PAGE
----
Video Game Aggression Intensified When Characters Look More Human
Peter Suciu for redOrbit.com — Your Universe Online
Video games often allow players to stop an alien invasion, defeat the bad guy and save the world. However, realistic looking opponents in games could increase aggression in the players.
Since the introduction of simple games such as Pong for the home nearly 40 years ago games have gone through several revolutions and today feature near photo-realistic graphics that can be displayed on HDTV sets. While the protagonists are often depicted as larger-than-life heroes, villains can range from insidious aliens to rotting zombies to gasmask-wearing mercenaries and soldiers. However, when the players take on more human-looking characters the aggression can increase.
It isn´t the violence or violent behavior on the screen either.
Researchers at the University of Connecticut (UConn) and Wake Forest University (WFU) have found that video games where players take on human-looking characters can increase violent thoughts and words than those where the players faced off against monstrous creatures.
The results of the study, “The Perception of Human Appearance in Video Games: Toward an Understanding of the Effects of Player Perceptions of Game Features,” were published in the May 2013 issue of Mass Communication and Society.
The researchers noted that their findings also come as lawmakers and the public continue to debate a possible risk that violent video games could pose to impressionable players.
“It´s important to think in terms of risk factors,” Kirstie Farrar, the lead researcher on the study, told UConn Today. “The research clearly suggests that, among other risk factors, exposure to violent video games can lead to aggression and other potentially harmful effects.”
Farrar is an associate professor in the communications department at UConn, and her research interests include the effects of violent games and the media´s effects on adolescent socialization.
The study had 148 participants play the science-fiction based first-persons shooter Quake 3 Revolution, a game in which the player engages with onscreen opponents that can vary from human-like to completely non-human in appearance.
The team, which also included Rory McGloin, an assistant professor-in-residence at UConn, and Wake Forest professor Marina Krcmar (a former UConn faculty member), used a series of tests to measure participants´ level of verbal, cognitive and physical aggression. Those who battled the more human-looking characters were shown to have more aggressive thoughts and words than those who battled less human-looking characters.
“In this posttest-only experimental design, participants played one of two versions of the video game Quake with either a human-looking target or a nonhuman-looking target. Dependent measures included perceived human appearance of the target, perceived violence in the game, immersive presence, physically and verbally aggressive intentions, and aggressive cognitions. Of specific interest was the relative effect of the manipulation compared to the effect of the players´ perceptions (humanness of the target, experienced immersive presence) on aggressive outcomes. We utilize schema theory to argue that game perceptions, including those of the manipulation, and other perceptual variables partially mediate the relationship between game features and aggressive outcomes,” the study´s abstract noted.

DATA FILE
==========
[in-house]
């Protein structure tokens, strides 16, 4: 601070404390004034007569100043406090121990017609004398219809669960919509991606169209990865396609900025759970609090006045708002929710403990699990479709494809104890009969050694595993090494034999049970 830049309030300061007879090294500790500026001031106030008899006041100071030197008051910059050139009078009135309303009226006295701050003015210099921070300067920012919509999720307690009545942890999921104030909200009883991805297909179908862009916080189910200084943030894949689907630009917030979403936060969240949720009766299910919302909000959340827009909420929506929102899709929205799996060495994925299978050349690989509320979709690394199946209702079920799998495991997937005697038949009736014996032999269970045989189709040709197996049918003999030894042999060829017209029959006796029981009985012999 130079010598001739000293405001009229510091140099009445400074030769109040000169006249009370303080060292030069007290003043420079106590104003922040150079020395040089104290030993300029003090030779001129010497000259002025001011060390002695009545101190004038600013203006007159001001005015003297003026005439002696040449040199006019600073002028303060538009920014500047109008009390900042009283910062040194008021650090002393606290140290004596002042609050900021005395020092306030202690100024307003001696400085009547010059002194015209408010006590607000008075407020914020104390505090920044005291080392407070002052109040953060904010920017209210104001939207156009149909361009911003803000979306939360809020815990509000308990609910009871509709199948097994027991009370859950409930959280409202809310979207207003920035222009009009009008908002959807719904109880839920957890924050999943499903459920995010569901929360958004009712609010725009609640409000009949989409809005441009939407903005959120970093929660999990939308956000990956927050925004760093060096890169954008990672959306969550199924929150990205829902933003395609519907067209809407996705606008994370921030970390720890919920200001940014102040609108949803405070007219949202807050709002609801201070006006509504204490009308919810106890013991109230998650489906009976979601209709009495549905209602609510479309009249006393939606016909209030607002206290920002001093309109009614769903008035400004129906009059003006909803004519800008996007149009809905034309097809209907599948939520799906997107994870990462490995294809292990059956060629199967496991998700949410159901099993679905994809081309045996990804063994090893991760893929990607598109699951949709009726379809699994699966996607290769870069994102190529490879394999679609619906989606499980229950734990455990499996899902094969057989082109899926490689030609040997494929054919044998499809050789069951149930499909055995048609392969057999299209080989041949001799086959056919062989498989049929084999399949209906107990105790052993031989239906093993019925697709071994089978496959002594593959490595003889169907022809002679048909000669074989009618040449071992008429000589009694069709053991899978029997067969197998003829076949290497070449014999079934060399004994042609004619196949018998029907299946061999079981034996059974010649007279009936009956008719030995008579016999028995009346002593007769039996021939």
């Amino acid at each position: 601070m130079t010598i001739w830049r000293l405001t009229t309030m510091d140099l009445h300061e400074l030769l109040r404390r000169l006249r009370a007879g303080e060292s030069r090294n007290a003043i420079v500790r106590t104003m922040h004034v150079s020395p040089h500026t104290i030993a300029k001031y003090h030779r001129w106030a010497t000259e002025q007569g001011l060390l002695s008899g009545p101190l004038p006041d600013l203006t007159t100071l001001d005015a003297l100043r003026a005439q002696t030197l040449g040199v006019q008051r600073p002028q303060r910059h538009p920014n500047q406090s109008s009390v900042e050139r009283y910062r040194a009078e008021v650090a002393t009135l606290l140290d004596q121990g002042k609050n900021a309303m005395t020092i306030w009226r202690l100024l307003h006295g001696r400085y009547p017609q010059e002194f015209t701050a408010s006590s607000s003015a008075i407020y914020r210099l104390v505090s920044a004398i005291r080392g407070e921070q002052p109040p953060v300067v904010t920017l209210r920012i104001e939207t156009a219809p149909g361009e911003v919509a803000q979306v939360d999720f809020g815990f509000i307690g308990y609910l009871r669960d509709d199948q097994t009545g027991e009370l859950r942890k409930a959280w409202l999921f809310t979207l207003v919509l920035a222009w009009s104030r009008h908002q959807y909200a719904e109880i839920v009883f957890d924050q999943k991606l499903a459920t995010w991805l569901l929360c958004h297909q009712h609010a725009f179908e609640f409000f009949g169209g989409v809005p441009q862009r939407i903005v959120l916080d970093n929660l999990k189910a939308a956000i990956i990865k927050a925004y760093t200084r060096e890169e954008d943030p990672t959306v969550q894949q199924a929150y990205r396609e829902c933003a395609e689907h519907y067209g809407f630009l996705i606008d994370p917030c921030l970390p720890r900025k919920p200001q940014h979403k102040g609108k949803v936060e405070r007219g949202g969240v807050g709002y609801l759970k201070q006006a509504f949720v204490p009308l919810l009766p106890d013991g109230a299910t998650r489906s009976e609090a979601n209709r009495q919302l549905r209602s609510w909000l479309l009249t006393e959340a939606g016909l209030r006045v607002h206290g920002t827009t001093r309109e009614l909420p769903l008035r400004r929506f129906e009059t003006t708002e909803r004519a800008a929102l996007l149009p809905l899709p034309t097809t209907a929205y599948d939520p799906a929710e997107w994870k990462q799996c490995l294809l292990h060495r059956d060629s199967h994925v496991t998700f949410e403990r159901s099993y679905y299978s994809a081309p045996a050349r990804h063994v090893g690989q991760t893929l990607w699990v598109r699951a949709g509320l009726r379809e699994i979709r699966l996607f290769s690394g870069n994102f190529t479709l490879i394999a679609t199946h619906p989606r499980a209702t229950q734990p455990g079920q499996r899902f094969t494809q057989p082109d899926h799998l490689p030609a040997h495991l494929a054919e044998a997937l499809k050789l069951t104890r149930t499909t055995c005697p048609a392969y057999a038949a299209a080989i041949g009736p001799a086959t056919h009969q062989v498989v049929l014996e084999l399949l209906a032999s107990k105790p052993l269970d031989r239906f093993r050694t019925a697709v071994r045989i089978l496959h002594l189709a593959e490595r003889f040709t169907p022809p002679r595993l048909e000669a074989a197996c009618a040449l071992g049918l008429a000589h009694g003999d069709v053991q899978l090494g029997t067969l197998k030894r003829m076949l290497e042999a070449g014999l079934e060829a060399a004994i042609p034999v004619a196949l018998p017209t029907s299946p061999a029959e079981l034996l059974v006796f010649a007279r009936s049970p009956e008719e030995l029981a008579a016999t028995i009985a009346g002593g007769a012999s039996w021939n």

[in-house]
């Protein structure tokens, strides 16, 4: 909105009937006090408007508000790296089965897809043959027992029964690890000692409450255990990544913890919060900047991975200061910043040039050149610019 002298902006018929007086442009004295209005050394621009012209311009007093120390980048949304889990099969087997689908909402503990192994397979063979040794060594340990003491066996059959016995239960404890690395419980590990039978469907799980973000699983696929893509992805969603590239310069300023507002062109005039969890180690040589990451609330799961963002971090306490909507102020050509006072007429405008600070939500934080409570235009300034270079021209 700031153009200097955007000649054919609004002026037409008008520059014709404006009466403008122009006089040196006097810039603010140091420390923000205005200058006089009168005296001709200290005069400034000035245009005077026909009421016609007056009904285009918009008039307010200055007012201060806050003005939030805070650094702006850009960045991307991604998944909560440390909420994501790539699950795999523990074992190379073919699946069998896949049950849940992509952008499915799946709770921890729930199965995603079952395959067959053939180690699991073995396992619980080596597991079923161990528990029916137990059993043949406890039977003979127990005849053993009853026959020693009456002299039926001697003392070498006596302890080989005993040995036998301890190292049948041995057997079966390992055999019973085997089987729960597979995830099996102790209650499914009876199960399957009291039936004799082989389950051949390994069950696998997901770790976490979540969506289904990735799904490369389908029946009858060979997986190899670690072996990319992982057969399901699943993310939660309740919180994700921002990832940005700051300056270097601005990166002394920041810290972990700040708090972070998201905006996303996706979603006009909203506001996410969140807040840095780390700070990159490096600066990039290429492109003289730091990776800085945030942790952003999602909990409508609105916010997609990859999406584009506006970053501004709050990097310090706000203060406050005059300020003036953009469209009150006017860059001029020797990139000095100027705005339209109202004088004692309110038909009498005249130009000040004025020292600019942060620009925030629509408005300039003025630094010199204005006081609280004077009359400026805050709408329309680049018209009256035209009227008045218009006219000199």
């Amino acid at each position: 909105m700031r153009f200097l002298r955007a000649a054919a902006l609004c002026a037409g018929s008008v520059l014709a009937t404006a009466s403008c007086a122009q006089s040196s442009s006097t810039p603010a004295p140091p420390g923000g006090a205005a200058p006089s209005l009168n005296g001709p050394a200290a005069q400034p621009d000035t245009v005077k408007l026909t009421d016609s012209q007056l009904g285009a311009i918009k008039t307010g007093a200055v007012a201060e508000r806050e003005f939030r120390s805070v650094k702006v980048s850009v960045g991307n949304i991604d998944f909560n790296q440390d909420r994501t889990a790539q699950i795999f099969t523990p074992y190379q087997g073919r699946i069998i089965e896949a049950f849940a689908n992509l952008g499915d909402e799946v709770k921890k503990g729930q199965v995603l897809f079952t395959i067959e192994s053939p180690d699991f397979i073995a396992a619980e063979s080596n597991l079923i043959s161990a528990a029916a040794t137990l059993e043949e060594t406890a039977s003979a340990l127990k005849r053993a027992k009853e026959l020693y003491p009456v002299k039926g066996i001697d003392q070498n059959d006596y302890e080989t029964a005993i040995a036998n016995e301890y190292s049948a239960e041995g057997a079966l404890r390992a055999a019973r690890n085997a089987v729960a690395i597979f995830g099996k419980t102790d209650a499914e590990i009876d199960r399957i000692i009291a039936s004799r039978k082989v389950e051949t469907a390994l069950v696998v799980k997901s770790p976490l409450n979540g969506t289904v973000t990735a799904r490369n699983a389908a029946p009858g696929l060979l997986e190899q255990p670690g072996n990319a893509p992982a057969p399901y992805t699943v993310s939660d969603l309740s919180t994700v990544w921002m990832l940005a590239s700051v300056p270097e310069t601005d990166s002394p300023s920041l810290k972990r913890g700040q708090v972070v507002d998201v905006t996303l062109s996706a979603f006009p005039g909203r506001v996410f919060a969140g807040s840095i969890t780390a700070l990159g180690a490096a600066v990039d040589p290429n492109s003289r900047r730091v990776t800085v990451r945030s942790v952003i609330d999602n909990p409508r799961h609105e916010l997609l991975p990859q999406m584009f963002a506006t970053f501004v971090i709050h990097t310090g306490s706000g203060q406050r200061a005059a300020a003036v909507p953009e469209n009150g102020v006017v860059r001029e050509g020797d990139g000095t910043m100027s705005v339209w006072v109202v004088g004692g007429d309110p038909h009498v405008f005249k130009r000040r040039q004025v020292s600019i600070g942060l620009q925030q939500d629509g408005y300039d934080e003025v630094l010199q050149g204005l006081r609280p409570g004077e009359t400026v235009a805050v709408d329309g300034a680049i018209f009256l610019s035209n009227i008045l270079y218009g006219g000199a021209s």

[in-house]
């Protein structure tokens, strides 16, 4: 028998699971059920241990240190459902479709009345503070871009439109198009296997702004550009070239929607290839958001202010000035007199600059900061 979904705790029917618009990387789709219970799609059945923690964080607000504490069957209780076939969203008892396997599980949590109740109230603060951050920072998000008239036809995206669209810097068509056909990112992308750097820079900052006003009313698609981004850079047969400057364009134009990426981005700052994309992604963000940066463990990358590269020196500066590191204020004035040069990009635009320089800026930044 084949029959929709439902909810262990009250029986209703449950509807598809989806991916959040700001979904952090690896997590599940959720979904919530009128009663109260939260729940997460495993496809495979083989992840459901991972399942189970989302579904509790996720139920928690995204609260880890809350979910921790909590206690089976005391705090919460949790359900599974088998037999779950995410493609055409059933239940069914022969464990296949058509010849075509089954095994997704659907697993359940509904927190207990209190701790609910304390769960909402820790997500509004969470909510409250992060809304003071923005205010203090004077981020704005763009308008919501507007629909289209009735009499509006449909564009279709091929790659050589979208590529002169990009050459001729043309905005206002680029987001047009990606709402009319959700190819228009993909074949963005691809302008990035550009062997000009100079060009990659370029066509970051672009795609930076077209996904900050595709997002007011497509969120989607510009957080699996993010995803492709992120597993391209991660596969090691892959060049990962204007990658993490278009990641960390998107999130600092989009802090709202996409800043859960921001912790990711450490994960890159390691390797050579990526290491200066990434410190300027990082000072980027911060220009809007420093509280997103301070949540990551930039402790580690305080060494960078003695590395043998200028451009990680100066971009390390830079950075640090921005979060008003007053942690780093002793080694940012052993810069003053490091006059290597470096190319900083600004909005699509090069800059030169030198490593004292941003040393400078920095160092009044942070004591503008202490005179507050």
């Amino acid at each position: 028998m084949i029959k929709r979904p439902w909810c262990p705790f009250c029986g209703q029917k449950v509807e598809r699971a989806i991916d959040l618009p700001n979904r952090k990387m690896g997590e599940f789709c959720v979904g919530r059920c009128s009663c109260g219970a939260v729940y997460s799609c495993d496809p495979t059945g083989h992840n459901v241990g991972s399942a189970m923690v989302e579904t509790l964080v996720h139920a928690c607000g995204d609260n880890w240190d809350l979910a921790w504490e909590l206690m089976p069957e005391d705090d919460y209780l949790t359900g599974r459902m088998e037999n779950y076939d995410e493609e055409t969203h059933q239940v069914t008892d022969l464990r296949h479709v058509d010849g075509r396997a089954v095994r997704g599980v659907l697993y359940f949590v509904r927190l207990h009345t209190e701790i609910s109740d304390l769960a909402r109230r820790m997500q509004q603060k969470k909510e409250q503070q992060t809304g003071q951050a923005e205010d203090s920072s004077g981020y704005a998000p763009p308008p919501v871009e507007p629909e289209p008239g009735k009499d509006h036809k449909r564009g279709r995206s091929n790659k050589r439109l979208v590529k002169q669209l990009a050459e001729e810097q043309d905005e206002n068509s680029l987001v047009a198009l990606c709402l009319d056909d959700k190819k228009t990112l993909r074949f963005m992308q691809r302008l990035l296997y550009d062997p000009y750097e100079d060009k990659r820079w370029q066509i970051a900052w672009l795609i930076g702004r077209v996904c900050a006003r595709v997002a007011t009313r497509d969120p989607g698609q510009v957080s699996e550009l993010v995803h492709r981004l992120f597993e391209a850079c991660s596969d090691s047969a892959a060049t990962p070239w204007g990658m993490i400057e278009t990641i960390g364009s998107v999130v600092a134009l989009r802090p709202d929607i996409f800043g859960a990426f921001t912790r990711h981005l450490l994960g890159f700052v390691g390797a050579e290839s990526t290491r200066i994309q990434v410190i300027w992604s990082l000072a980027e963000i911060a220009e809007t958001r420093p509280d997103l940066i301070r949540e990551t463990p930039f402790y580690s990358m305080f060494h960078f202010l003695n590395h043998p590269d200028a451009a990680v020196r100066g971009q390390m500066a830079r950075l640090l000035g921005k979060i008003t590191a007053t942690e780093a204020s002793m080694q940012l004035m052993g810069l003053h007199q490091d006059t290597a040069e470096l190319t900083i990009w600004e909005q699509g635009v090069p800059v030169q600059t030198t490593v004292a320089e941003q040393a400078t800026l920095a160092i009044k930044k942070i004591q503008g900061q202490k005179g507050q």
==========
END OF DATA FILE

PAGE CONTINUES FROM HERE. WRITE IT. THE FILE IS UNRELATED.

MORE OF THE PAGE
The study found that less “human-looking” targets were perceived as less human, while the more experience someone had playing violent games, the less violent they perceived the stimulus game to be. Moreover, men were more physically aggressive than women. Additionally, the manipulation of humanness actually had no direct effects on aggression. Finally, the more human players perceived the aggressive targets to be, the more verbally aggressive they were and the more violent words they generated.
The study´s authors suggest that the perceptions of the manipulation were more important than the experimental manipulation itself in predicting outcomes. Farrar noted that this could become a greater issue as games could allow for customizing of artwork in games.
“A lot of games are becoming incredibly easy to customize now,” she added. “I can upload pictures of myself into a game, for example. Or I can upload pictures of people I don´t like.”
The study also found that there was no actual significant increase in levels of physical aggression after fighting human-looking characters, which could suggest that social prohibitions against violent acts do remain strong.
Next up Farrar and McGloin, assistant professor in residence in the communications department at UConn, plan to develop the research and determine if uses of realistic-looking gun-shaped controllers could also have any effect on a player´s aggression.